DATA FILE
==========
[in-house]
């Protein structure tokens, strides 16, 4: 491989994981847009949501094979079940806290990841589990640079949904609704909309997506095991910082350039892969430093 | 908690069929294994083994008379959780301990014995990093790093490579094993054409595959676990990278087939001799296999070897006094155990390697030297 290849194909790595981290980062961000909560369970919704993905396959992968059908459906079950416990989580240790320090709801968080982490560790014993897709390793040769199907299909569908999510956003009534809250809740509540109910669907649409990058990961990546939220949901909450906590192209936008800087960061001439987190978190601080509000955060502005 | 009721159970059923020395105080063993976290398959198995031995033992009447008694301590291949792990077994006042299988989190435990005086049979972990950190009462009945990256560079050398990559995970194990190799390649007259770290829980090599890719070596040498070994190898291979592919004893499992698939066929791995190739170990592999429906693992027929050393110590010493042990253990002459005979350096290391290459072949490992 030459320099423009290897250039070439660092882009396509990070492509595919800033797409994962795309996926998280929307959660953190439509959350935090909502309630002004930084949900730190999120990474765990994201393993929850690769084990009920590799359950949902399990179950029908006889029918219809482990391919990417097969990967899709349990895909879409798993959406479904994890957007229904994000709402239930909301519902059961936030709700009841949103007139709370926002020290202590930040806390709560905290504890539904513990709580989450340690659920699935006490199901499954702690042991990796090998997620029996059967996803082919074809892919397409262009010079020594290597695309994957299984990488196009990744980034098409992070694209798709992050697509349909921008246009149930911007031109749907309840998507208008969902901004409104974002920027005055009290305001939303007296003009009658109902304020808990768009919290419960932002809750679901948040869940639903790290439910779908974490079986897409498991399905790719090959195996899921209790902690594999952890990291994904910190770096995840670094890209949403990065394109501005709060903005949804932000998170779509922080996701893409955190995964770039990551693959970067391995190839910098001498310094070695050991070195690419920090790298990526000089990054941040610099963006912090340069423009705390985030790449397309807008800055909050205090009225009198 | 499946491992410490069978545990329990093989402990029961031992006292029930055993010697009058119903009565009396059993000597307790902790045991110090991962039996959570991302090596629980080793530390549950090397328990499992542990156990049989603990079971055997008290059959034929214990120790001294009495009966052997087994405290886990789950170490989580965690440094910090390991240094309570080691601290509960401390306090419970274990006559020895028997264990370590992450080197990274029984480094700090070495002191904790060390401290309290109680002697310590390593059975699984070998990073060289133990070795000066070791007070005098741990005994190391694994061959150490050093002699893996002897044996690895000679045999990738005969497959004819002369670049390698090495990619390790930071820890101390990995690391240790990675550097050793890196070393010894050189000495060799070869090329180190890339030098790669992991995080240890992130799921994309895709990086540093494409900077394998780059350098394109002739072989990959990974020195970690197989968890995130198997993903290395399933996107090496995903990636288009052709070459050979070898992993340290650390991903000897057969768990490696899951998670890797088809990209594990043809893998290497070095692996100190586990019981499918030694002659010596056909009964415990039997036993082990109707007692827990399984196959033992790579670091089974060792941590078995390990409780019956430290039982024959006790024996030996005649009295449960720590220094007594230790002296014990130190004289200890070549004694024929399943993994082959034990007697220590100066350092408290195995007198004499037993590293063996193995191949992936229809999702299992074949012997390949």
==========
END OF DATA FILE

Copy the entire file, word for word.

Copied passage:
[in-house]
């Protein structure tokens, strides 16, 4: 491989994981847009949501094979079940806290990841589990640079949904609704909309997506095991910082350039892969430093 | 908690069929294994083994008379959780301990014995990093790093490579094993054409595959676990990278087939001799296999070897006094155990390697030297 290849194909790595981290980062961000909560369970919704993905396959992968059908459906079950416990989580240790320090709801968080982490560790014993897709390793040769199907299909569908999510956003009534809250809740509540109910669907649409990058990961990546939220949901909450906590192209936008800087960061001439987190978190601080509000955060502005 | 009721159970059923020395105080063993976290398959198995031995033992009447008694301590291949792990077994006042299988989190435990005086049979972990950190009462009945990256560079050398990559995970194990190799390649007259770290829980090599890719070596040498070994190898291979592919004893499992698939066929791995190739170990592999429906693992027929050393110590010493042990253990002459005979350096290391290459072949490992 030459320099423009290897250039070439660092882009396509990070492509595919800033797409994962795309996926998280929307959660953190439509959350935090909502309630002004930084949900730190999120990474765990994201393993929850690769084990009920590799359950949902399990179950029908006889029918219809482990391919990417097969990967899709349990895909879409798993959406479904994890957007229904994000709402239930909301519902059961936030709700009841949103007139709370926002020290202590930040806390709560905290504890539904513990709580989450340690659920699935006490199901499954702690042991990796090998997620029996059967996803082919074809892919397409262009010079020594290597695309994957299984990488196009990744980034098409992070694209798709992050697509349909921008246009149930911007031109749907309840998507208008969902901004409104974002920027005055009290305001939303007296003009009658109902304020808990768009919290419960932002809750679901948040869940639903790290439910779908974490079986897409498991399905790719090959195996899921209790902690594999952890990291994904910190770096995840670094890209949403990065394109501005709060903005949804932000998170779509922080996701893409955190995964770039990551693959970067391995190839910098001498310094070695050991070195690419920090790298990526000089990054941040610099963006912090340069423009705390985030790449397309807008800055909050205090009225009198 | 499946491992410490069978545990329990093989402990029961031992006292029930055993010697009058119903009565009396059993000597307790902790045991110090991962039996959570991302090596629980080793530390549950090397328990499992542990156990049989603990079971055997008290059959034929214990120790001294009495009966052997087994405290886990789950170490989580965690440094910090390991240094309570080691601290509960401390306090419970274990006559020895028997264990370590992450080197990274029984480094700090070495002191904790060390401290309290109680002697310590390593059975699984070998990073060289133990070795000066070791007070005098741990005994190391694994061959150490050093002699893996002897044996690895000679045999990738005969497959004819002369670049390698090495990619390790930071820890101390990995690391240790990675550097050793890196070393010894050189000495060799070869090329180190890339030098790669992991995080240890992130799921994309895709990086540093494409900077394998780059350098394109002739072989990959990974020195970690197989968890995130198997993903290395399933996107090496995903990636288009052709070459050979070898992993340290650390991903000897057969768990490696899951998670890797088809990209594990043809893998290497070095692996100190586990019981499918030694002659010596056909009964415990039997036993082990109707007692827990399984196959033992790579670091089974060792941590078995390990409780019956430290039982024959006790024996030996005649009295449960720590220094007594230790002296014990130190004289200890070549004694024929399943993994082959034990007697220590100066350092408290195995007198004499037993590293063996193995191949992936229809999702299992074949012997390949």